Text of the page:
This requires a focus on getting the best possible result from the procurement, efficient use of resources and taking into account total cost of ownership from the procurement and the contribution it makes to the results the agency is seeking to achieve. This might include benefits of the procurement to the local community or the environment and how it achieves the broader outcomes.
If you are a supplier to the public sector, to help your offering be attractive to agencies, you should begin to consider how your solutions will deliver public value. Assuming this rule change is made, it will likely become necessary for the public value of your solution to be outlined in tender responses so as to help agencies assess that value in accordance with the rules.
Government Procurement Charter
The fourth edition proposes a new Government Procurement Charter, which agencies must incorporate into procurement processes. It contains eight focus statements.
The good news for New Zealand businesses is that the Charter, consistent with the first priority area of the broader outcomes, directs agencies to seek opportunities to include New Zealand suppliers in procurement processes. Suppliers to the public sector also need to be mindful of a few other directions in the Charter. There include directions to engage with businesses with good employment practices and to undertake initiatives that contribute to a low emissions economy and promote greater environmental responsibility.
There is also a direction to manage risk appropriately and not transfer all risk to the supplier.
Supplier Code of Conduct
The fourth edition introduces a requirement for suppliers to comply with a new Supplier Code of Conduct (Code). Under the fourth edition it is suggested that a commitment to comply with the Code be included in supplier contracts.
The Code is in draft, and had a short consultation period of three weeks, which ended on 19 February 2019. The draft Code can be read here.
The Code is high level (one page) and covers the Government’s expectations in relation to six areas:
- labour and human rights;
- health, safety and security;
- prompt payment to subcontractors;
- environmental sustainability;
- ethical behaviour; and
- corporate social responsibility.
While the Code is still a draft, we recommend that businesses wanting to work with Government agencies should check how they measure up to these expectations now.
Related to this, is a proposed change to the rules on excluding suppliers from a tender, to add two new reasons. The new reasons are where the agency has evidence of:
- human rights violations by the supplier or in the supplier’s supply chain; and
- any matter that materially diminishes on an agencies’ trust and confidence in the supplier.
Additional Supplier obligations
There are a few other proposed requirements that will impact suppliers. These are that agencies:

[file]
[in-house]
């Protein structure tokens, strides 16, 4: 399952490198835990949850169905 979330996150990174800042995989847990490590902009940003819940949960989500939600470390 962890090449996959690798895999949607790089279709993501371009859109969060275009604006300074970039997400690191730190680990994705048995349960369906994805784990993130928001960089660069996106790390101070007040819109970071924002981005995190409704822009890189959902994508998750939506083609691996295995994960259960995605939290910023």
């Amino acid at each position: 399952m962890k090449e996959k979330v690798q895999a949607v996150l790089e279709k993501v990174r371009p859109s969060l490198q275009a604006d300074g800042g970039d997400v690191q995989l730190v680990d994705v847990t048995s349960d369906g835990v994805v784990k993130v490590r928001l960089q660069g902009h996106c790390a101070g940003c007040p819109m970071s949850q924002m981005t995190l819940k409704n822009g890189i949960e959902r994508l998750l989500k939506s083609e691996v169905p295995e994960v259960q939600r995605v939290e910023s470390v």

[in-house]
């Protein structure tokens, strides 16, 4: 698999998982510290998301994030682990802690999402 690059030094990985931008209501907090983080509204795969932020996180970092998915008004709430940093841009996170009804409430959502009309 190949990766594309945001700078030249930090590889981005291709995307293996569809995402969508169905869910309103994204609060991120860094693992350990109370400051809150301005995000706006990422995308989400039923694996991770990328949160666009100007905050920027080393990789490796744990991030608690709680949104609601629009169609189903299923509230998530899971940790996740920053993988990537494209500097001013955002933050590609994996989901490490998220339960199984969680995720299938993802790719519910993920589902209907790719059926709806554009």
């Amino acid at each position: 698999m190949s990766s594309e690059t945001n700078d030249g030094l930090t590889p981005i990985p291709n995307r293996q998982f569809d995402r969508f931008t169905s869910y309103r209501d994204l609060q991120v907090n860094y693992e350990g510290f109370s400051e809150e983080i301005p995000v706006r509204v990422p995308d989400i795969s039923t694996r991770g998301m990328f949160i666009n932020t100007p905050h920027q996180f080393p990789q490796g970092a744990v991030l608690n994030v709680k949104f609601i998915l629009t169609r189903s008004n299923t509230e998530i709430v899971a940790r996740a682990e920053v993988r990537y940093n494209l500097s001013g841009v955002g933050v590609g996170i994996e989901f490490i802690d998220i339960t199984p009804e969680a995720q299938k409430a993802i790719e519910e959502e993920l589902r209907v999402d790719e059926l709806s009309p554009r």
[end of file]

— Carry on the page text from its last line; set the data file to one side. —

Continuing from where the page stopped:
- must ensure suppliers (including subcontractors) meet minimum employment standards;
- should ensure suppliers comply with Protective Security Requirements (ie Government security standards);
- should be considering how to flow down expectations around broader outcomes to the subcontractors of a supplier.
Other changes for agencies
For construction works, the fourth edition proposes reducing the threshold for the rules applying from $10m to $9m, and adding a requirement to apply the good practices set out in the Government’s Construction Procurement guides.
There will also be new requirements for agencies to engage in an annual self evaluation of their procurement processes and to report to MBIE. Agencies will also be required to produce a biannual report on those service contracts which are critically important to the delivery of the agency’s business objectives or which pose a significant risk and/or impact in the event of a provider failure.
Having your say
MBIE is seeking your feedback on the draft fourth edition until 5th March 2019. Whether you are interacting with Government procurement directly as a contractor, indirectly as a sub-contractor or through the outcomes of procurement as a member of the public; now is the chance to provide your perspective. While MBIE is asking for feedback on the proposed changes, there is an ability to provide general comments so we think that is an opportunity to suggest a change to an existing rule that you think should be made too.
Please get in touch with the team at Lane Neave if you would like assistance to make a submission to MBIE.
Business Law Team
If you need any assistance do not hesitate to get in touch with the business law team at Lane Neave.
Gerard Dale, Claire Evans, Graeme Crombie, Evelyn Jones, Anna Ryan, Joelle Grace, Nicola Hardy, Peter Orpin, Nicola Hardy, Ellen Sewell, Matt Tolan, Kristina Sutherland, Caroline Cross, Jacob Nutt, Danita Ferreira, Angela Sargent, Whitney Moore, Alex Stone, Giuliana Petronelli, Joshua Wall, Ben Cooper
also in this edition: